An Egyptian court jailed prominent activist Alaa Abdel Fattah, a symbol of the 2011 revolt against Hosni Mubarak, for 15 years Wednesday for assaulting a policeman during an illegal protest.
On bail since March, he and two co-defendants were arrested immediately after the ruling as they waited to be allowed to enter the makeshift court at a Cairo police academy.
The court handed down similar sentences to 24 co-defendants, none of whom were in court, after convicting them on charges ranging from participating in an illegal protest to rioting, blocking roads and assaulting policemen, judicial sources said.
They were also fined 100,000 Egyptian pounds each ($13,948/10,256 euros).
Because the verdict was pronounced in absentia, Abdel Fattah will be granted a retrial, said his father Ahmed Seif, who is also his lawyer.
“According to Egyptian law, the ruling is in absentia because the defence lawyers had not presented their case,” Seif told AFP.
“Alaa was not allowed to enter the court,” he said, denouncing what he said was a hasty ruling issued after just a few hearings.
“We had not yet watched any of the video evidence” in the case, he said, “nor had the prosecution and defence presented their cases.”
The sentencing comes just days after the swearing in of President Abdel Fattah al-Sisi, who has vowed to return Egypt to stability rather than pursue democratic freedoms.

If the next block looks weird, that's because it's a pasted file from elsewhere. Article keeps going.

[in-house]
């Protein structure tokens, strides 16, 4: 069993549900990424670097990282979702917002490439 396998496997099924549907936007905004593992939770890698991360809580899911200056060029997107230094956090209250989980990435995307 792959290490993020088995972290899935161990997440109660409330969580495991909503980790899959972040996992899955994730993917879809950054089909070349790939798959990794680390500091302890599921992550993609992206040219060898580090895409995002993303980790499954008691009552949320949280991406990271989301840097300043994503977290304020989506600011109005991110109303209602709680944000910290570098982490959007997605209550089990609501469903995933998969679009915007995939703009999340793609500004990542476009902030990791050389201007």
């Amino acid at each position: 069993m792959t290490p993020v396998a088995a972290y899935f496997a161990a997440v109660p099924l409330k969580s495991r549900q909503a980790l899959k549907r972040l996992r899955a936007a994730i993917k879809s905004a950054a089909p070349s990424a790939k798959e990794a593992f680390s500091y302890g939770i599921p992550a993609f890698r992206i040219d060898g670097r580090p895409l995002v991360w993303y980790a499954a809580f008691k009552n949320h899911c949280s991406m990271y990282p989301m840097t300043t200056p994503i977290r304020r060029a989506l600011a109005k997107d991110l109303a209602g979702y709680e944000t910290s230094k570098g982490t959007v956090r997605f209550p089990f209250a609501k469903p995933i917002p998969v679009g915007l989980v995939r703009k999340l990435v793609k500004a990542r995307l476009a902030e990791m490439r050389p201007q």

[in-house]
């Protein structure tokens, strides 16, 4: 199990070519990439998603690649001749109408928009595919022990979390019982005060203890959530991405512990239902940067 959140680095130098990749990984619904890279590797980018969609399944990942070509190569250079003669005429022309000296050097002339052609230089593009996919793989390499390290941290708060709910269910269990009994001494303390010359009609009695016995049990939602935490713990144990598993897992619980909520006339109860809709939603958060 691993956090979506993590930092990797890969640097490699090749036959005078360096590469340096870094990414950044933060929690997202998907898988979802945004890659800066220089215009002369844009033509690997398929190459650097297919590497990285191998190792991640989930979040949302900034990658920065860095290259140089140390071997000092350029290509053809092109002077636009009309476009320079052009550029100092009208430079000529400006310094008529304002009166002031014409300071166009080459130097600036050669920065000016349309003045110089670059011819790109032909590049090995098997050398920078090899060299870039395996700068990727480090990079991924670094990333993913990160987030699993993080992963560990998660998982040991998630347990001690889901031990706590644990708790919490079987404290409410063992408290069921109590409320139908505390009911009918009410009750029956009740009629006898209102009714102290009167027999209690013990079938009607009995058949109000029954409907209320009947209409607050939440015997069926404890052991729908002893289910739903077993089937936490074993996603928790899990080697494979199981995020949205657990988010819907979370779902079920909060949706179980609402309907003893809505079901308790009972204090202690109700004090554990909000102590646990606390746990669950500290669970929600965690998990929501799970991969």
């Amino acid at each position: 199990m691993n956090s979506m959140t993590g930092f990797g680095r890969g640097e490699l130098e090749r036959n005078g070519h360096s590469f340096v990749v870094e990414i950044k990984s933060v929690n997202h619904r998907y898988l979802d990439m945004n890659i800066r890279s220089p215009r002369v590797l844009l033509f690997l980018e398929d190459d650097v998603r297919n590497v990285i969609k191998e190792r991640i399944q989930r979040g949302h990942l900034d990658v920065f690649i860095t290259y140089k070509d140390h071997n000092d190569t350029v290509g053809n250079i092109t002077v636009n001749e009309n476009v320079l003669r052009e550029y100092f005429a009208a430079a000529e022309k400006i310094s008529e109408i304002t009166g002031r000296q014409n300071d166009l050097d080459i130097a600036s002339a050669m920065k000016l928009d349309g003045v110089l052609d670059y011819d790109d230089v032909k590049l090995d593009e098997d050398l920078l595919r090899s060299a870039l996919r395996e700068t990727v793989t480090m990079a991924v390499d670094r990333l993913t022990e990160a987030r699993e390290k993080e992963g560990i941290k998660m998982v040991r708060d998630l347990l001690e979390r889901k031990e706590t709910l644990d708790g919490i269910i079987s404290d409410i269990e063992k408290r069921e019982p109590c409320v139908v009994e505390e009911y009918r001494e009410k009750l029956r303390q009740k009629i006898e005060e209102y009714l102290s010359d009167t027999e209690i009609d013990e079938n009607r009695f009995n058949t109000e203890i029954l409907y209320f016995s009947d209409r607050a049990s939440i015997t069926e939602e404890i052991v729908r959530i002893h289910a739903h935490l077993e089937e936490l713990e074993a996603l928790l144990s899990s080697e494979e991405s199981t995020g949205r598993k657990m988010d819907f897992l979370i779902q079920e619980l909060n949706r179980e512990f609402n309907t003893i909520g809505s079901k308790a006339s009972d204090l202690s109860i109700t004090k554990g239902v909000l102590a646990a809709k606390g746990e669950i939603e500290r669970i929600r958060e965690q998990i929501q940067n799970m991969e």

“Sisi’s presidency will not return (Egypt) to the Mubarak era; it will be worse than the Mubarak regime,” Abdel Fattah himself told AFP in May.
Since Sisi ousted Islamist president Mohamed Morsi last July, the authorities have waged a harsh crackdown on Morsi’s supporters as well as the secular opposition.
Seif said “the real objective of such rulings… is to prevent those criticising the regime from running in the (upcoming) parliamentary elections.”
– ‘Is Egypt on right track?’-
The verdict triggered immediate reactions on social networks.
“Does anyone believe Egypt is on the right track? How many indications of the opposite do you need,” asked one tweet.
Abdel Fattah and the others were accused of stealing a walkie-talkie from a policeman during a November protest organised to denounce increased powers given to the military in a new draft constitution.
The protest was deemed illegal under a new law that banned all but police-sanctioned demonstrations, and which has since been used to send dozens of activists to jail.
Secular activists have roundly criticised the law, saying Morsi’s ouster itself was result of mass street protests against his turbulent year-long rule.
Sisi’s opponents say he is bent on establishing an autocratic regime worse than that of Mubarak.
In April, an appeals court upheld three-year prison sentences for three other prominent activists. Among them was the founder of the April 6 youth movement, Ahmed Maher, charged with violating the protest law.
The April 6 group, which was also a symbol of the anti-Mubarak uprising, has been banned.
Since Morsi’s ouster, a government crackdown on Islamist supporters has left more than 1,400 dead in street clashes and seen at least 15,000 people jailed.
Hundreds have also been sentenced to death in speedy mass trials that have triggered an international outcry.
Morsi’s Muslim Brotherhood was blacklisted as a terrorist organisation in December after authorities blamed it for bombing a police headquarters.
The group has denied any involvement in violence rocking the country since Morsi’s ouster.
Meanwhile, militants have unleashed a deadly campaign against security forces that has killed nearly 500 policemen and soldiers in bombings and shootings since July.